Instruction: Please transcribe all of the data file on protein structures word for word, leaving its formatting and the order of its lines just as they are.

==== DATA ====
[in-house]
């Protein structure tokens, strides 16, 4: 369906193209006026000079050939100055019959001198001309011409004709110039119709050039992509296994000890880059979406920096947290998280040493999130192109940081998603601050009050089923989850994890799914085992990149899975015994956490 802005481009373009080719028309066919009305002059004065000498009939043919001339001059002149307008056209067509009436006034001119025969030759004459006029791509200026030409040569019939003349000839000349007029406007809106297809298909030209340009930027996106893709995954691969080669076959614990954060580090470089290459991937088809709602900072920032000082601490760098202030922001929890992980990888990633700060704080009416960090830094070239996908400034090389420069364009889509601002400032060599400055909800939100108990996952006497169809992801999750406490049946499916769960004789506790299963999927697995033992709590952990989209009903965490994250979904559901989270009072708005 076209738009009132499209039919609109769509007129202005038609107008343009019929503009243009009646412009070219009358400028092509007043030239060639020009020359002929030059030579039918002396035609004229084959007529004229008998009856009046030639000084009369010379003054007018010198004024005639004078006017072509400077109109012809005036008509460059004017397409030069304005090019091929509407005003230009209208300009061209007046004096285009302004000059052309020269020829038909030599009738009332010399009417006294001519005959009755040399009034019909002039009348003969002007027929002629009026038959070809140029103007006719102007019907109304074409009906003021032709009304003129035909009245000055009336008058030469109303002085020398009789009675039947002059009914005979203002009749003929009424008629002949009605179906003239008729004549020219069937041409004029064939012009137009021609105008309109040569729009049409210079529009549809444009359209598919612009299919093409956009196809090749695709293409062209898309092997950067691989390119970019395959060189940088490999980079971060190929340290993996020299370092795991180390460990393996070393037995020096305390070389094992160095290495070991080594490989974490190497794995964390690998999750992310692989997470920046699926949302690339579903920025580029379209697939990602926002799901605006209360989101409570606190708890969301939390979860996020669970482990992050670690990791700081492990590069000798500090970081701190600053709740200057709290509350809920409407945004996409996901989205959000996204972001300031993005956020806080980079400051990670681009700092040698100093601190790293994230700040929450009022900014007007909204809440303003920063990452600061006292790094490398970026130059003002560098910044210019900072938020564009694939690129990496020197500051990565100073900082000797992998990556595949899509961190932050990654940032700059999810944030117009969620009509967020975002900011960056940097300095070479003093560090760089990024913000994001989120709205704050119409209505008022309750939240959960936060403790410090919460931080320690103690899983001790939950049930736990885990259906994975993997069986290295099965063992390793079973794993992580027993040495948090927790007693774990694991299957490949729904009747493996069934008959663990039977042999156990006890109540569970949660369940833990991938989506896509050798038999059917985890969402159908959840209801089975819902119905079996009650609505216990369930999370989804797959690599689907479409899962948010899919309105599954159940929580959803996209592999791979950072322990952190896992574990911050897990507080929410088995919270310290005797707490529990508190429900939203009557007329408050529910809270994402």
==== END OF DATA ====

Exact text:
[in-house]
């Protein structure tokens, strides 16, 4: 369906193209006026000079050939100055019959001198001309011409004709110039119709050039992509296994000890880059979406920096947290998280040493999130192109940081998603601050009050089923989850994890799914085992990149899975015994956490 802005481009373009080719028309066919009305002059004065000498009939043919001339001059002149307008056209067509009436006034001119025969030759004459006029791509200026030409040569019939003349000839000349007029406007809106297809298909030209340009930027996106893709995954691969080669076959614990954060580090470089290459991937088809709602900072920032000082601490760098202030922001929890992980990888990633700060704080009416960090830094070239996908400034090389420069364009889509601002400032060599400055909800939100108990996952006497169809992801999750406490049946499916769960004789506790299963999927697995033992709590952990989209009903965490994250979904559901989270009072708005 076209738009009132499209039919609109769509007129202005038609107008343009019929503009243009009646412009070219009358400028092509007043030239060639020009020359002929030059030579039918002396035609004229084959007529004229008998009856009046030639000084009369010379003054007018010198004024005639004078006017072509400077109109012809005036008509460059004017397409030069304005090019091929509407005003230009209208300009061209007046004096285009302004000059052309020269020829038909030599009738009332010399009417006294001519005959009755040399009034019909002039009348003969002007027929002629009026038959070809140029103007006719102007019907109304074409009906003021032709009304003129035909009245000055009336008058030469109303002085020398009789009675039947002059009914005979203002009749003929009424008629002949009605179906003239008729004549020219069937041409004029064939012009137009021609105008309109040569729009049409210079529009549809444009359209598919612009299919093409956009196809090749695709293409062209898309092997950067691989390119970019395959060189940088490999980079971060190929340290993996020299370092795991180390460990393996070393037995020096305390070389094992160095290495070991080594490989974490190497794995964390690998999750992310692989997470920046699926949302690339579903920025580029379209697939990602926002799901605006209360989101409570606190708890969301939390979860996020669970482990992050670690990791700081492990590069000798500090970081701190600053709740200057709290509350809920409407945004996409996901989205959000996204972001300031993005956020806080980079400051990670681009700092040698100093601190790293994230700040929450009022900014007007909204809440303003920063990452600061006292790094490398970026130059003002560098910044210019900072938020564009694939690129990496020197500051990565100073900082000797992998990556595949899509961190932050990654940032700059999810944030117009969620009509967020975002900011960056940097300095070479003093560090760089990024913000994001989120709205704050119409209505008022309750939240959960936060403790410090919460931080320690103690899983001790939950049930736990885990259906994975993997069986290295099965063992390793079973794993992580027993040495948090927790007693774990694991299957490949729904009747493996069934008959663990039977042999156990006890109540569970949660369940833990991938989506896509050798038999059917985890969402159908959840209801089975819902119905079996009650609505216990369930999370989804797959690599689907479409899962948010899919309105599954159940929580959803996209592999791979950072322990952190896992574990911050897990507080929410088995919270310290005797707490529990508190429900939203009557007329408050529910809270994402």